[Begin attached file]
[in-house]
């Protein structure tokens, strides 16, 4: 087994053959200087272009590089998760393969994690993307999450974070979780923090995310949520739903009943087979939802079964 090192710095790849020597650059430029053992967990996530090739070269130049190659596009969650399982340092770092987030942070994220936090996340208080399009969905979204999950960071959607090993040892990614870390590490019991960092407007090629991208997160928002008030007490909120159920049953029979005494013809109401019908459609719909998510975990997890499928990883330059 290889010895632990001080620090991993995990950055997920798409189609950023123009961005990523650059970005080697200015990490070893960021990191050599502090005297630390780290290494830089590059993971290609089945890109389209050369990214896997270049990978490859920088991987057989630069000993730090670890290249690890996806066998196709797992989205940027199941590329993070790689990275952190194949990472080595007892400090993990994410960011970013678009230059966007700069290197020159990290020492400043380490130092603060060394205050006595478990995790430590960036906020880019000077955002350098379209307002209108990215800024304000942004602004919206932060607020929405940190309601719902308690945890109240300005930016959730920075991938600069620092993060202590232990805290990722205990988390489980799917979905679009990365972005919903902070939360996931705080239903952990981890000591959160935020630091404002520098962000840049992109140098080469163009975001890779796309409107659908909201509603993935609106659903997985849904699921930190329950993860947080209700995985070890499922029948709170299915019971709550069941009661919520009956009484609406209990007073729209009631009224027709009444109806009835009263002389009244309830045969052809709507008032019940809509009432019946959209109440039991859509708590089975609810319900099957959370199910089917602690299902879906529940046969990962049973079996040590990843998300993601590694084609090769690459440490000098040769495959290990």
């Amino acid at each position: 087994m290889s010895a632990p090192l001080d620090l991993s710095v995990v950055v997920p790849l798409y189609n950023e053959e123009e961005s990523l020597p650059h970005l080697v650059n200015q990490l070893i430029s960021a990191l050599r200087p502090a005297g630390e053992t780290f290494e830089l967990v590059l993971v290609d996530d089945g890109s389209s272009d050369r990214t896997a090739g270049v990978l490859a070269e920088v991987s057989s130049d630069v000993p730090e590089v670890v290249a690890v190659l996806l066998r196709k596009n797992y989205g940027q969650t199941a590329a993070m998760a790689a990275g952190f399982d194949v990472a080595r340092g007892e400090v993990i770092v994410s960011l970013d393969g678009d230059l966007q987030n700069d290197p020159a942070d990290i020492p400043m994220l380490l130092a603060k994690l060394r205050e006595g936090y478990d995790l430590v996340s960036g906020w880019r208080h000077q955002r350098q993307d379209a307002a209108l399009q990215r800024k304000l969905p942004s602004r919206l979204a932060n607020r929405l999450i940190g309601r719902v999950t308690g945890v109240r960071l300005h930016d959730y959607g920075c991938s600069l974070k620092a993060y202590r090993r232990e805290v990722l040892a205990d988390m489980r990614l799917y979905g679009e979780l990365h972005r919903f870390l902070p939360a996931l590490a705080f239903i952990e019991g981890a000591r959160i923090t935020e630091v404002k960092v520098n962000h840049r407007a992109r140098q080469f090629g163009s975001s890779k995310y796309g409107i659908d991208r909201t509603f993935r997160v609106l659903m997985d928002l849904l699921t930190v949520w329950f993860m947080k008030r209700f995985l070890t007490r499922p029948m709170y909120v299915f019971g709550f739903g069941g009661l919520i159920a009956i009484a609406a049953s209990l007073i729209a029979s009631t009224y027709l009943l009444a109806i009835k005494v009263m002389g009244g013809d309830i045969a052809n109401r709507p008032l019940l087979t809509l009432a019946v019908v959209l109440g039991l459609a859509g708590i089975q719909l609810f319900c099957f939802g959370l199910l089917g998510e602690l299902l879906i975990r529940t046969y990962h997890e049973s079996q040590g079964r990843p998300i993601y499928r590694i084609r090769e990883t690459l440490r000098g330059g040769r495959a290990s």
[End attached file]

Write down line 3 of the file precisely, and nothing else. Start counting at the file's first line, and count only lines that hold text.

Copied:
């Amino acid at each position: 087994m290889s010895a632990p090192l001080d620090l991993s710095v995990v950055v997920p790849l798409y189609n950023e053959e123009e961005s990523l020597p650059h970005l080697v650059n200015q990490l070893i430029s960021a990191l050599r200087p502090a005297g630390e053992t780290f290494e830089l967990v590059l993971v290609d996530d089945g890109s389209s272009d050369r990214t896997a090739g270049v990978l490859a070269e920088v991987s057989s130049d630069v000993p730090e590089v670890v290249a690890v190659l996806l066998r196709k596009n797992y989205g940027q969650t199941a590329a993070m998760a790689a990275g952190f399982d194949v990472a080595r340092g007892e400090v993990i770092v994410s960011l970013d393969g678009d230059l966007q987030n700069d290197p020159a942070d990290i020492p400043m994220l380490l130092a603060k994690l060394r205050e006595g936090y478990d995790l430590v996340s960036g906020w880019r208080h000077q955002r350098q993307d379209a307002a209108l399009q990215r800024k304000l969905p942004s602004r919206l979204a932060n607020r929405l999450i940190g309601r719902v999950t308690g945890v109240r960071l300005h930016d959730y959607g920075c991938s600069l974070k620092a993060y202590r090993r232990e805290v990722l040892a205990d988390m489980r990614l799917y979905g679009e979780l990365h972005r919903f870390l902070p939360a996931l590490a705080f239903i952990e019991g981890a000591r959160i923090t935020e630091v404002k960092v520098n962000h840049r407007a992109r140098q080469f090629g163009s975001s890779k995310y796309g409107i659908d991208r909201t509603f993935r997160v609106l659903m997985d928002l849904l699921t930190v949520w329950f993860m947080k008030r209700f995985l070890t007490r499922p029948m709170y909120v299915f019971g709550f739903g069941g009661l919520i159920a009956i009484a609406a049953s209990l007073i729209a029979s009631t009224y027709l009943l009444a109806i009835k005494v009263m002389g009244g013809d309830i045969a052809n109401r709507p008032l019940l087979t809509l009432a019946v019908v959209l109440g039991l459609a859509g708590i089975q719909l609810f319900c099957f939802g959370l199910l089917g998510e602690l299902l879906i975990r529940t046969y990962h997890e049973s079996q040590g079964r990843p998300i993601y499928r590694i084609r090769e990883t690459l440490r000098g330059g040769r495959a290990s």